Sports Will Rise Again And We’ll Remember

Nostalgic moments in sports always come with themes that tug at our hearts. The veteran player who finally wins a title. The longtime coach who gets that elusive championship. The athlete who returns from serious injury, or great personal loss, to rise above it all and win.

Overcoming trial and tribulation makes it all the more special.

We’re certainly feeling that these days aren’t we? Memories of packed stadiums and delirious fans are relegated to old footage as our nation suffers through a pandemic. Tailgating and watch parties are out, social distancing and masks in public are in. We are left to wonder when is the next time we’ll even see tens of thousands of sports fans gathered in the same place?

And yet, we will be back, as strong as ever. Maybe even stronger, with a little more appreciation of what we’ve missed.

The past few months, amid a near-national lockdown to fight coronavirus, our sports fix has been watching replays of what we used to take for granted. It has been interesting to see what the networks have chosen to show us, and as we have watched we’ve been reminded of the past challenges to face our nation.

The memories are even more vivid when you see something that the world watched on television and can say, “I was there.”

A couple of times, I was.

Who can forget the Super Bowl in 2002, the first one played after the terror attacks of 9/11? The game was played in New Orleans, one week later than originally scheduled, and I was in the Superdome as the Sports Editor of The Times-Picayune in New Orleans. The NFL even changed the logo for the game, replacing the Mardi Gras theme with something more patriotic – a flag shaped like the United States.

U2 was the halftime act and as the band played, the names of those who died in the attacks streamed in lights across the crowd. It was the most emotional halftime I’ve ever seen. It sent a message of mourning, of perseverance, of our commitment to freedom. The game turned out to be Tom Brady’s first Super Bowl win as he led the New England Patriots to a heart-stopping win over the St. Louis Rams, but even now that’s not the strongest memory I have of the game. What I remember is what it meant.

It was only 3 ½ years later that I would experience similar feelings after another tragic event – the flooding of New Orleans in the aftermath of Hurricane Katrina. We all remember the horrific scenes out of the Louisiana Superdome, converted into an emergency shelter to take in those who had nowhere else to go. The stadium suffered huge damage and many wondered if and when the Saints would play there again.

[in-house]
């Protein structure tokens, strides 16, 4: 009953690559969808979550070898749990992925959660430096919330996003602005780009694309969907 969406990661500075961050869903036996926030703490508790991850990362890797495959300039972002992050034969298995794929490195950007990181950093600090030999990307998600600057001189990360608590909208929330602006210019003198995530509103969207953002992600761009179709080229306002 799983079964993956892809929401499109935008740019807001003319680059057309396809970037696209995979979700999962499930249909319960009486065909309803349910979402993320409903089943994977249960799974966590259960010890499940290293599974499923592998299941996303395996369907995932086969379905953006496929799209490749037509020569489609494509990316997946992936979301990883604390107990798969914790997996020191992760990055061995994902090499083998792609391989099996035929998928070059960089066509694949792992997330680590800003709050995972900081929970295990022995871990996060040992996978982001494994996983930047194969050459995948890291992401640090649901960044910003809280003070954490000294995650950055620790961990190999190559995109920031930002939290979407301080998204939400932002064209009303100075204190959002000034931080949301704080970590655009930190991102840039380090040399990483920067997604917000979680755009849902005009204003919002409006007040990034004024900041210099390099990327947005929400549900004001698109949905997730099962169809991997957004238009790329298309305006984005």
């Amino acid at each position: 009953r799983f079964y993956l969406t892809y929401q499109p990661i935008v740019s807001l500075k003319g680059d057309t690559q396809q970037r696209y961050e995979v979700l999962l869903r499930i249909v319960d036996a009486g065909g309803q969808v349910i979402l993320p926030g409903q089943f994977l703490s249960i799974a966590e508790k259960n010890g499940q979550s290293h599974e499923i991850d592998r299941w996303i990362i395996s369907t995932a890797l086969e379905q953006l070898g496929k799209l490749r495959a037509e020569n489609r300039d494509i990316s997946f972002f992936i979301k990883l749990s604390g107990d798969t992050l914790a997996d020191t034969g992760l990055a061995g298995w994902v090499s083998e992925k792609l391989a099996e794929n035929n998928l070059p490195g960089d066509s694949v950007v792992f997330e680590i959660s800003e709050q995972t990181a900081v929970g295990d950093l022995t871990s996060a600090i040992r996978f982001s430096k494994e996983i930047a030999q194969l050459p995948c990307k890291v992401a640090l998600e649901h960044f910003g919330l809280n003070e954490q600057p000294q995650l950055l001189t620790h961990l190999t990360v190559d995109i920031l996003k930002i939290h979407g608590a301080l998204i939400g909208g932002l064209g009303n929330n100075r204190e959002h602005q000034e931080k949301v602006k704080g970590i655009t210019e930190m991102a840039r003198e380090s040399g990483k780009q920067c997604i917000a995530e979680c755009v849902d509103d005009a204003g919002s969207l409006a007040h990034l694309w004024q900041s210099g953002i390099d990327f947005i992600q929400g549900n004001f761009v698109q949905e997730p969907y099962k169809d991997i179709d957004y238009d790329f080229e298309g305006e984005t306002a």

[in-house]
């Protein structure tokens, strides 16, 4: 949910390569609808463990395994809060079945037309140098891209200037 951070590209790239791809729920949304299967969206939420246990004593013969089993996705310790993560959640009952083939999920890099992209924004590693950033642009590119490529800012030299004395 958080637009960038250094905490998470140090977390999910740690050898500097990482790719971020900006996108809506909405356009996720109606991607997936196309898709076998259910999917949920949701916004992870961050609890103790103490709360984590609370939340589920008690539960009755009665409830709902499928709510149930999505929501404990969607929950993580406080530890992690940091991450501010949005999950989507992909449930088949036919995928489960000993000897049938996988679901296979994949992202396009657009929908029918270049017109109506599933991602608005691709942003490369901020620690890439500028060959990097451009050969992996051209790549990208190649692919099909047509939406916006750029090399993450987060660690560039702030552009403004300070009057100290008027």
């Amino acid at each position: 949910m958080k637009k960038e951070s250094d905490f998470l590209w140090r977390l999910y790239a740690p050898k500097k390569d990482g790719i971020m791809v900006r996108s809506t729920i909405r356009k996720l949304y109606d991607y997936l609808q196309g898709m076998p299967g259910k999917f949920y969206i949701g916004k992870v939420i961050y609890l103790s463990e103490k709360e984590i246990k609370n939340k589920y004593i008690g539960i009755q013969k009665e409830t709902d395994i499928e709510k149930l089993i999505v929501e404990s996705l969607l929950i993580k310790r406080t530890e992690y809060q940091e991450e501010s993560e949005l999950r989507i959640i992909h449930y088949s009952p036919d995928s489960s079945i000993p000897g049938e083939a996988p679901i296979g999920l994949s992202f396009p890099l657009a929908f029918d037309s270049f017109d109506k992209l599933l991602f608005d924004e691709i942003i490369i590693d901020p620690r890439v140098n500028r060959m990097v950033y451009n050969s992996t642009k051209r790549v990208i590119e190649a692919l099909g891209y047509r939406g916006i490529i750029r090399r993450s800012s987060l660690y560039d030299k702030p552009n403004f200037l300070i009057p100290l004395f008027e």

It took more than a year to bring the team home, and many national pundits were critical of using resources to fix a stadium in a city with a massive list of needs. And yet, that was precisely the point. With so much to be done, New Orleanians craved an escape, a sense of normalcy in a landscape of upheaval.

To live there then felt a lot like living through the pandemic now.

I was there that night to see the Saints play the Atlanta Falcons. I remember the energy of the crowd, I remember Steve Gleason’s famous blocked punt to put the Saints ahead. I remember no one wanting to leave after New Orleans won the game.

I remember how much it meant.

ESPN showed a replay of that 2006 game a few weeks ago. I watched it that night and I’ve watched it again since. I remember taking journalist Tony Kornheiser, the game’s color commentator, on a driving tour of the disaster zone earlier that day, answering his questions, clearing up misconceptions about how the disaster had unfolded and the road ahead. I remember him asking me if I thought the city would ever fully come back. “These people,” I said, “they’re already back. Nothing could keep them away. Everyone has the right to come home.”

Sports will be back. It may be a while before we see more packed stadiums, but that doesn’t matter. There are more nostalgic moments to come. Right now we have to overcome. We will, because that’s what we do.

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About The Author
David Meeks
David Meeks
David Meeks has never hesitated to speak truth to power. He’s uncovered shady coal mine operators in Alabama, corrupt politicians in Louisiana and supported single fathers in Florida. When New Orleans flooded after Hurricane Katrina in 2005, Meeks, then Sports Editor of The Times-Picayune, refused an evacuation order. He commandeered a newspaper truck, assembled a team of journalists and won two Pulitzer Prizes. He has worked for the Los Angeles Times, Associated Press, South Florida Sun-Sentinel and was the Managing Editor of USA Today Sports. He is Alabama-born and Michigan-raised, and today lives with his family in Washington, D.C.
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